As I was heading into work last week, my neighbour asked if I was worried to be working in the pediatric ER. I responded “I am not scared for myself but rather for all the children who are sick and are not coming to the ER because they are afraid of COVID-19.”
Children very rarely get sick from the coronavirus – fewer than 20 children in Montreal have been hospitalized with COVID-19. Half of these patients were admitted for reasons unrelated to the virus, such as ingestion of a foreign body or a urinary tract infection. They tested positive as they were screened during their admission, not because they had symptoms. In Canada, fewer than five per cent of the reported infections have been in people younger than 18 years old.
But children are being significantly affected by COVID-19, just not in a way that makes headlines. Their emotional and social development is being stunted and their intellectual growth curtailed from being in lockdown.
Many children lack supportive home environments and need the structure and social interaction that is provided by schools, clubs, sports and summer camps. They need social interaction with other children: playing sports together, doing creative art projects and exploring nature. These are all invaluable for healthy development.
Many parents are stressed from having lost their jobs, or not being able to go to work. Others are faced with the impossible task of working full time from home and being caregivers. The result? Many children are glued to screens for eight hours per day or more while parents work. Screens do not provide the cognitive and social stimulation that children need.
As we move towards the end of the school year, I believe we need to focus on opening summer camps and sports for children. Viruses are much more likely to spread indoors than outdoors. The vast majority of camps and sports programs during the summer take place outside and are led by young adults who are also at lower risk of infection.
Kids need exercise and social interaction – they need to get off their screens. Teenagers need jobs, a sense of purpose, and the opportunity to develop technology-free relationships. Summer sports programs, day camps and sleep away camps fill all these needs.
I’m not suggesting this be mandatory. No parent should feel pressured to enrol their child is any sports program or summer camp, but the option should be there for those who wish to benefit from them. Most studies show that children with COVID-19 were infected by an adult relative and it was not the child that had infected the adults.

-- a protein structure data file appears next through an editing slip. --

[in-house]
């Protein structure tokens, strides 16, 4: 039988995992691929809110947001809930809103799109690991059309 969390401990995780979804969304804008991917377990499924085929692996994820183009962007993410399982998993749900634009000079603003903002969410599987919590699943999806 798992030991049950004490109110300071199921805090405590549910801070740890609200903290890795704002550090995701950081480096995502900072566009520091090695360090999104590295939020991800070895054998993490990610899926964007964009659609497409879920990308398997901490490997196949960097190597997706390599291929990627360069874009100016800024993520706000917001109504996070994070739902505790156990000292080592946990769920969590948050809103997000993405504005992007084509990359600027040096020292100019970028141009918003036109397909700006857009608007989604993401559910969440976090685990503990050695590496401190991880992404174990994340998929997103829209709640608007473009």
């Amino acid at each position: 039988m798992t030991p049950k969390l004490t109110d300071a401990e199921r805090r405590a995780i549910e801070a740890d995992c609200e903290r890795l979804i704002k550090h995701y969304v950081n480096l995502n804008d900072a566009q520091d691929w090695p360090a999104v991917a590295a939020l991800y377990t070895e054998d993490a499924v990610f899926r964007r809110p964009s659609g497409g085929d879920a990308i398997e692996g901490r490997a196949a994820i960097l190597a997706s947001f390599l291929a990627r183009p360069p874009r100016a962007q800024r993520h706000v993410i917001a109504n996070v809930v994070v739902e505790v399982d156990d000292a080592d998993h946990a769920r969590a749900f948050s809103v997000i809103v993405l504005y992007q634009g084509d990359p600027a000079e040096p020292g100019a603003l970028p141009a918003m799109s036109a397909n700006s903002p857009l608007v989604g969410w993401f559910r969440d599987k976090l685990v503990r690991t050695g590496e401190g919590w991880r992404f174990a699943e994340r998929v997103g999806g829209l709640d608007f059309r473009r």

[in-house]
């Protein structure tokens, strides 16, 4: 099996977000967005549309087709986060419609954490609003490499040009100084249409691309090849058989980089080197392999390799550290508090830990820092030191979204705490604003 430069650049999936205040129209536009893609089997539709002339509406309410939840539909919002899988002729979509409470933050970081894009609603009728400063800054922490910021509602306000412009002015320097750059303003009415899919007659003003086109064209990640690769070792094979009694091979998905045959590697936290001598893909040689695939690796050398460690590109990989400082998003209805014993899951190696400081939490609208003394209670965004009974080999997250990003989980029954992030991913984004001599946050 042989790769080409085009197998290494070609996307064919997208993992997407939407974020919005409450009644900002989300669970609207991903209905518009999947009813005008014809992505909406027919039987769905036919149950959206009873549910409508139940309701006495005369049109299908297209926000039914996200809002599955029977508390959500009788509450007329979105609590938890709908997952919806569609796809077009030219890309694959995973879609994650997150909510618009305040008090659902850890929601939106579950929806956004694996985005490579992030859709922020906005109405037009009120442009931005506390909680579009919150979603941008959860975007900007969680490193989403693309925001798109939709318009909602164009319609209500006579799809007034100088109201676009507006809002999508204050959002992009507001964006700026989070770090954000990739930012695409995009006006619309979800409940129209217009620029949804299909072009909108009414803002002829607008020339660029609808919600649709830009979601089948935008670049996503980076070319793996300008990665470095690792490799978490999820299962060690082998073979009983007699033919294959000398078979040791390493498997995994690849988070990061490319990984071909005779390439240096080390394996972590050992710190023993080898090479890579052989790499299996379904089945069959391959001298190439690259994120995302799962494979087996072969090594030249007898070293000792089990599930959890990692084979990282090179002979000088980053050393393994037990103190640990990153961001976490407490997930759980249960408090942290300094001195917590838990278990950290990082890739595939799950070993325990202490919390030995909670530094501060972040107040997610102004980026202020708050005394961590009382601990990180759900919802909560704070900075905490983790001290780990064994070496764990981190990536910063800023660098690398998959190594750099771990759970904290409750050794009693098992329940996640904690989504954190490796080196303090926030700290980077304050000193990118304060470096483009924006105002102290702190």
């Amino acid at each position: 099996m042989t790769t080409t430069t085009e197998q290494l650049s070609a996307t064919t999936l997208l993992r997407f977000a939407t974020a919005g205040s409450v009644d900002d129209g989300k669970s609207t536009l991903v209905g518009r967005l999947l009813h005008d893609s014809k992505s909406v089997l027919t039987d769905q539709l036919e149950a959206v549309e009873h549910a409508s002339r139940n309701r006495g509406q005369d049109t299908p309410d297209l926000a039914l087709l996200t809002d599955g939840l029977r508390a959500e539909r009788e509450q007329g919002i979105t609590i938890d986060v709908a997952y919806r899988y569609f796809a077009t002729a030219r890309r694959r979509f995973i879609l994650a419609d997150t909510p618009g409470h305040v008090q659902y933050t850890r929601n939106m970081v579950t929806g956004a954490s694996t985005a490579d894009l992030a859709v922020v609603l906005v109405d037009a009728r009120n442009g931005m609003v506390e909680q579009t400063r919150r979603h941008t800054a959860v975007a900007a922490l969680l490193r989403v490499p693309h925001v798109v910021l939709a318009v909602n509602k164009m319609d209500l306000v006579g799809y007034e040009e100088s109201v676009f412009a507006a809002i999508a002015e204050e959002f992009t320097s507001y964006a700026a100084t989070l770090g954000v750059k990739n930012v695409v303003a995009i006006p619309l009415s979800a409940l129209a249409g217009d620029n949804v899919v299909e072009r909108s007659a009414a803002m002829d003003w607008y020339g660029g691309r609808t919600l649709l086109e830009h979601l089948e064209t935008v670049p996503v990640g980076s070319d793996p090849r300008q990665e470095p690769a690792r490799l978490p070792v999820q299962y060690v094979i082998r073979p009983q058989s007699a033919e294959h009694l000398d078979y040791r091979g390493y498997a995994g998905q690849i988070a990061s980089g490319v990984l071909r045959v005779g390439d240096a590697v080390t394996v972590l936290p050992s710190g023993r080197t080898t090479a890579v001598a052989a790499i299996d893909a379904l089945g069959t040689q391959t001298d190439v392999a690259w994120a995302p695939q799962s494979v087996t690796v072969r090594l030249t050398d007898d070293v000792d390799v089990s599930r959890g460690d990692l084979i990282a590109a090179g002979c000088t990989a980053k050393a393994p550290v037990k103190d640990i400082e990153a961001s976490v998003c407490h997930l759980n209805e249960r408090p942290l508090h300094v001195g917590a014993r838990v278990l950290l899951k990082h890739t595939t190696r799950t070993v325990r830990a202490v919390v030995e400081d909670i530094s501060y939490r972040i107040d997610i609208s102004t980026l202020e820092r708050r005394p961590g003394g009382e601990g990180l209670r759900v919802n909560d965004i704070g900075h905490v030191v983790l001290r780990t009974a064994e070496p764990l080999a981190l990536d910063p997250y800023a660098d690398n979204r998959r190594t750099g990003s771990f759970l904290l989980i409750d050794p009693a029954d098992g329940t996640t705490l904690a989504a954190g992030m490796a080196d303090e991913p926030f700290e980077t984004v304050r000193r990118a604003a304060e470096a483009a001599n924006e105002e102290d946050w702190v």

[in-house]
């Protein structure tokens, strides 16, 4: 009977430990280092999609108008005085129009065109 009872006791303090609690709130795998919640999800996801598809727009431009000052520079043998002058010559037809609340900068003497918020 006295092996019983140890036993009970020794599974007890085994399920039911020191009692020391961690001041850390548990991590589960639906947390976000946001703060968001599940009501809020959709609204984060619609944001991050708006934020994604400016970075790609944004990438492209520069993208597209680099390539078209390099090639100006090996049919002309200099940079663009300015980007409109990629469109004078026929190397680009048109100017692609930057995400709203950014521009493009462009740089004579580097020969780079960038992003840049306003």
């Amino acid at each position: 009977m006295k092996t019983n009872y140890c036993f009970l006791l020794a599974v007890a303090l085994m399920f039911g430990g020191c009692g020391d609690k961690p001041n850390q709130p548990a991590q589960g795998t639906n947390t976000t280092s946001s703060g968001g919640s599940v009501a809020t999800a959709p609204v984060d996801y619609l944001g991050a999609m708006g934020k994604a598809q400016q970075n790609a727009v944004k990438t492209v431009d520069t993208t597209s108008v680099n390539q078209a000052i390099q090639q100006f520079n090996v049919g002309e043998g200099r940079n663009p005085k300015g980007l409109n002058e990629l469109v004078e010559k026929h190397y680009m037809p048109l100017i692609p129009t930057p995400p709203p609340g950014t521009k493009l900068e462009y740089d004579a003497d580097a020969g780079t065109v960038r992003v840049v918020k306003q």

We will be living with coronavirus for months and years to come. We likely won’t have a vaccine for 18 months. There is a good chance little will have changed come fall when school resumes, except that colder weather will force kids inside where the risk of spreading germs is higher and are volumes in the ER are much higher due to other respiratory viruses.
The children are not getting sick. We have seen two times as many cases of appendicitis in the emergency room than coronavirus since March. But the reality is that kids will be exposed to it sooner or later.
The recent deaths of three children from Kawasaki disease in New York is tragic. As pediatricians,we have seen Kawasaki cases since the 1970s. It is an inflammatory condition that we see with many types of infections. Most kids with Kawasaki Disease completely recover, especially with early diagnosis and treatment. We are not clear on the role, if any, that coronavirus played in these cases. I worry that the families of children will not seek needed medical treatment, for fear of coming to the hospital.
While there will be some children that get infected with COVID-19, their risk of getting sick is much less than with other viruses such as influenza or RSV (respiratory syncytial virus). These viruses have resulted in over 500 children being admitted to the hospital this year alone. COVID-19 is not dangerous for the vast majority of the youth population and pediatric hospitals are not overwhelmed.
As a pediatrician, my job is to advocate for children. It’s time to think about opening up summer camps and sports programs. Protect the vulnerable people from coronavirus but let the children out of lockdown. It’s better for their mental and physical health.